Have you noticed? Owning a modern flat screen television proves you are not saving every day in every way – the sacrifice essential for home ownership.

This theme is raised again and again by the shills and trolls pouring venom into the debates on the blogs and internet sites devoted to housing affordability. Puzzling, until one understands its origin.

The idea comes from the focus groups the neo-cons run. They listen for quick slogans – word pictures – that sum up complex attitudes to use in debate. Phrases that resonate, like ‘plasma screen television’ (but not Light Emitting Diode screen), can be used to bludgeon the young and insufficiently humble poor.

Divide and conquer is the way of power.

Older (housed) Australians are quite indignant that the next generation aren’t watching ‘perfectly good’ cathode ray tube televisions like them. Where is the spirit of penny-pinching we put up with for years and years to buy our home? We went without! We ate boiled mutton and had it again cold the next day!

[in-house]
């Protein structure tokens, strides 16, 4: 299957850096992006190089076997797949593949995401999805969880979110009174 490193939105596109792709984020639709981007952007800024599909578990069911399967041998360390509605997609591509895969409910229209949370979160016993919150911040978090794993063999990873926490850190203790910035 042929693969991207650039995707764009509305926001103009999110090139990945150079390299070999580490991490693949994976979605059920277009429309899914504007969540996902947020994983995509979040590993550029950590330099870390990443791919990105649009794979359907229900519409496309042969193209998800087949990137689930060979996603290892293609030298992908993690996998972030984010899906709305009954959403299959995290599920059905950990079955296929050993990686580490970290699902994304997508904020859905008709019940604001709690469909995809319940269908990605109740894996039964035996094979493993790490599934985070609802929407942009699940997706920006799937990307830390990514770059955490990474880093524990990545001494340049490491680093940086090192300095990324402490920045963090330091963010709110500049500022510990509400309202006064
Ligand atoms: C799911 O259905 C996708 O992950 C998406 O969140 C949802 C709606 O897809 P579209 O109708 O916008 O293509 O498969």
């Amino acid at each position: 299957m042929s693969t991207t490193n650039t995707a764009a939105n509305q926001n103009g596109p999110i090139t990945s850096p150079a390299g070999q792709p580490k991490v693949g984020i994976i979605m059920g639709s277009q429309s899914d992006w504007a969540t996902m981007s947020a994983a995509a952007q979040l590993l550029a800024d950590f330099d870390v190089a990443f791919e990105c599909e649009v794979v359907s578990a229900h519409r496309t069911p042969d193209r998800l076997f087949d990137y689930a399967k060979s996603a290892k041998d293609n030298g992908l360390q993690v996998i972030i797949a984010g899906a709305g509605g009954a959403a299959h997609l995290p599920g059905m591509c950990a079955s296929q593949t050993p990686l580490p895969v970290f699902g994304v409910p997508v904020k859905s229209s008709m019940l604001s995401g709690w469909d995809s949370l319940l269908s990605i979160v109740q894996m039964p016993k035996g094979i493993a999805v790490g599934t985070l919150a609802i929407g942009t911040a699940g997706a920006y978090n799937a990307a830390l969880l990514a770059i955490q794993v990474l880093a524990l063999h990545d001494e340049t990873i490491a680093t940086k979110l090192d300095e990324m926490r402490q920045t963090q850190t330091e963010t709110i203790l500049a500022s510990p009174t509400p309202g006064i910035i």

When television was first introduced, a black and white telly cost six months wages.

This was a major purchase, rationalised as saving on cinema tickets and a step up from radio. And anyway, the commercials were as entertaining as the programs.

Scroll forward to today and visit an electrical store. You will not find a cathode ray screen for sale anywhere. Anyone setting up house now MUST buy a flat screen television.

And further, a television no longer costs six months wages. The biggest, most extravagant unit costs under $1,000 – a week’s wage.

The debate on housing affordability is dirty, loaded with pejoratives and includes some very heavy players. They are determined to keep house prices high so ordinary citizens’ working lives are mired in debt: it makes for a docile workforce who wont resist Australia’s unfair division of wealth and vile taxes.

Next time you hear someone condemning plasma screen owners for their lack of thrift, you will know they are a troll. And you know where they got the phrase.